More and more folks live fulfilling lives well into their senior years but it’s especially noteworthy when an octogenarian is still working on environmental conservation issues like Florence LaRiviere. This year the Environmental Law Institute honored LaRiviere with its 2012 National Wetlands Award for “Wetland Community Leader” and asked U.S. Forest Service scientist and Associate Deputy Chief for Research and Development, Dr. Deanna J. Stouder, to present the award. Read more »
Last week, USDA’s Center for Faith-based and Neighborhood Partnerships led a webinar to share with local faith and community leaders opportunities to partner with USDA to help those in need in their communities. This webinar was the first in a series entitled, Together We Can. The series aims to equip organizations with introductory knowledge, best practices, and contact information to help community-based organizations understand and access USDA programs. Read more »
Must have a desire to help farmers reach new markets and to help businesses bring healthier options to local communities. Experience & qualifications should include some knowledge of local and direct marketing methods. Must be willing to devote 50-60 hours during the month of July to help score project proposals. See below for more detail.
The Farmers Market Promotion Program is a competitive grant process designed to help expand opportunities for farmers and bring healthy foods into more communities. The grants are administered by USDA’s Agricultural Marketing Service (AMS), and aim to help farmers throughout the country. About $10 million is available this year to support direct-marketing projects like farmers markets, community supported agriculture, roadside stands and agritourism. Read more »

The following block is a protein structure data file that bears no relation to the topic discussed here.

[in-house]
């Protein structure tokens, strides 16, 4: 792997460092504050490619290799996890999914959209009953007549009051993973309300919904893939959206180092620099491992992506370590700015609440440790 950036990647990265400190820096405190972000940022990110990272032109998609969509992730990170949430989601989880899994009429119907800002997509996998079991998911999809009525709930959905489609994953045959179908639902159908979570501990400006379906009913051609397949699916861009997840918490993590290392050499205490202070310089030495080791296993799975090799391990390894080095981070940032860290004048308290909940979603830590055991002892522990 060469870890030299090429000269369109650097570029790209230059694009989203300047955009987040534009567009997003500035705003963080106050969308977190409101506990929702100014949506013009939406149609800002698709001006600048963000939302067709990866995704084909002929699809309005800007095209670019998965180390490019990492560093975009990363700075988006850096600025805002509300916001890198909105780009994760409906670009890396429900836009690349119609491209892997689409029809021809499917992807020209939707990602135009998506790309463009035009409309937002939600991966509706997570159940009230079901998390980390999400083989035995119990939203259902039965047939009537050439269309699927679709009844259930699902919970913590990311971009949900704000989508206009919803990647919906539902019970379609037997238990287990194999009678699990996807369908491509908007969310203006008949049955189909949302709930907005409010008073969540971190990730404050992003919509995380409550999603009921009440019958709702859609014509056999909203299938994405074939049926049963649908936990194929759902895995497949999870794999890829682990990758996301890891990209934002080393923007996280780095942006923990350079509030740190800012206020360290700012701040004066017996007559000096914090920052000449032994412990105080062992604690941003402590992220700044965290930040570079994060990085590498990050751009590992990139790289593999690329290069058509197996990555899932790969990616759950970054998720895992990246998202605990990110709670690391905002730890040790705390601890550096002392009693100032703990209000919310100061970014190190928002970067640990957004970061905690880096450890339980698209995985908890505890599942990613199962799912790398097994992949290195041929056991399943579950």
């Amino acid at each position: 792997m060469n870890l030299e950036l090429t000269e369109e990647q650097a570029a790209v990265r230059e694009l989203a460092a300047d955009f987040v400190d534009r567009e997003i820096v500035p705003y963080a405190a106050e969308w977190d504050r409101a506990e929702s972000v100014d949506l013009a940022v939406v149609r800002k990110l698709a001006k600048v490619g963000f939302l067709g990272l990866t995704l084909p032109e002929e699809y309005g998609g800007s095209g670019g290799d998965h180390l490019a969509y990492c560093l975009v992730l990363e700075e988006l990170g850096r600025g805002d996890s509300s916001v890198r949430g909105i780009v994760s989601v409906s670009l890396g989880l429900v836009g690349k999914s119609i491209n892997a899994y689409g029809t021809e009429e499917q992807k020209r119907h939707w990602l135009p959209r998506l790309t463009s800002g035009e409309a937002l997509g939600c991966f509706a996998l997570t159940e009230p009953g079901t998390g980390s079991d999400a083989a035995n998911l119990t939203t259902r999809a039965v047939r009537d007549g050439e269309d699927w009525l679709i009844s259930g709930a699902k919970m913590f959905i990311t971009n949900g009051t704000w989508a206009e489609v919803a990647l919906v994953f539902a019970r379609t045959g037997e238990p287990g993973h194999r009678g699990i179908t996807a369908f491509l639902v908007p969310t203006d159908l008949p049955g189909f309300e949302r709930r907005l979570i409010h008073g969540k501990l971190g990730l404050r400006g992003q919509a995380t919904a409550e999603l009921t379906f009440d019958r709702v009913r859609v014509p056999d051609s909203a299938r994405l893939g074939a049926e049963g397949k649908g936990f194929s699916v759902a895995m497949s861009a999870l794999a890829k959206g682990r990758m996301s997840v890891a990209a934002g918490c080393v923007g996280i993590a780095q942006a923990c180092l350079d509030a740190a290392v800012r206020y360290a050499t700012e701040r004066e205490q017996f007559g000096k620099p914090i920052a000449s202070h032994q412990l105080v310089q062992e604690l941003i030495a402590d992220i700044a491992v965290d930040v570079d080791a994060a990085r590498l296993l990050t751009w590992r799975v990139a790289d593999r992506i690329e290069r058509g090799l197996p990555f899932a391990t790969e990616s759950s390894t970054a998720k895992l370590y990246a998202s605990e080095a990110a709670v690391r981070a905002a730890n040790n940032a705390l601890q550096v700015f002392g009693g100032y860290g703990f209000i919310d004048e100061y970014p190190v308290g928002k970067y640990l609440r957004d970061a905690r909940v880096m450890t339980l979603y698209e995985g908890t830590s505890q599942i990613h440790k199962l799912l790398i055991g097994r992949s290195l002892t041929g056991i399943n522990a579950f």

This post is part of the Science Tuesday feature series on the USDA blog. Check back each week as we showcase stories and news from USDA’s rich science and research portfolio.
To many of locals in western North Carolina, they’re called wild leeks. Some call them ransoms and still others call them wood garlic because of their pungent smell. Nevertheless, ecologists simply call them ramps. This native plant has been useful to humans since inhabiting the eastern regions of the U.S. and Canada. Still today, locals harvest ramps for food, medicinal preparations, and to sell at markets and spring festivals. Read more »
Construction Begins on a Rural Kansas Fire Station with Financing from USDA and an Electric CooperativePosted by
The City of Quinter, Kansas, had a groundbreaking ceremony for a new fire station earlier this month. All of the city’s fire equipment will soon be under one roof, which will help improve the fire station’s efficiencies when crews respond to emergencies in its 400 square mile service area. The new station is being built with funding support from USDA and a local electric cooperative.
According to City of Quinter Administrator, Ericka Gillespie, the city of less than 1,000 needed a new fire station because the old facility was not meeting the needs of the community. A larger space was needed for training, storage, and additional fire protection equipment and trucks. The larger fire station will also improve the department’s fire rating, resulting in lower insurance costs. Read more »
President Abraham Lincoln’s Legacies of USDA, the Morrill Act and the Homestead Act were commemorated on May 20 at the Homestead National Monument of America in Beatrice, Nebraska. More than 225 people attended a special panel presentation in the Education Center, moderated by Dr. Kenneth Winkle, Lincoln Scholar and Professor of History at the University of Nebraska Lincoln, who introduced the work of President Lincoln.
Panelists were, for USDA: U.S. Senator Mike Johanns, former Secretary of Agriculture; the Morrill Act: Dr. John Owens, Vice-Chancellor Emeritus, University of Nebraska Lincoln; and the Homestead Act: Mark Engler, Superintendent, Homestead National Monument of America. A dialogue with the audience took place after the presentations. Read more »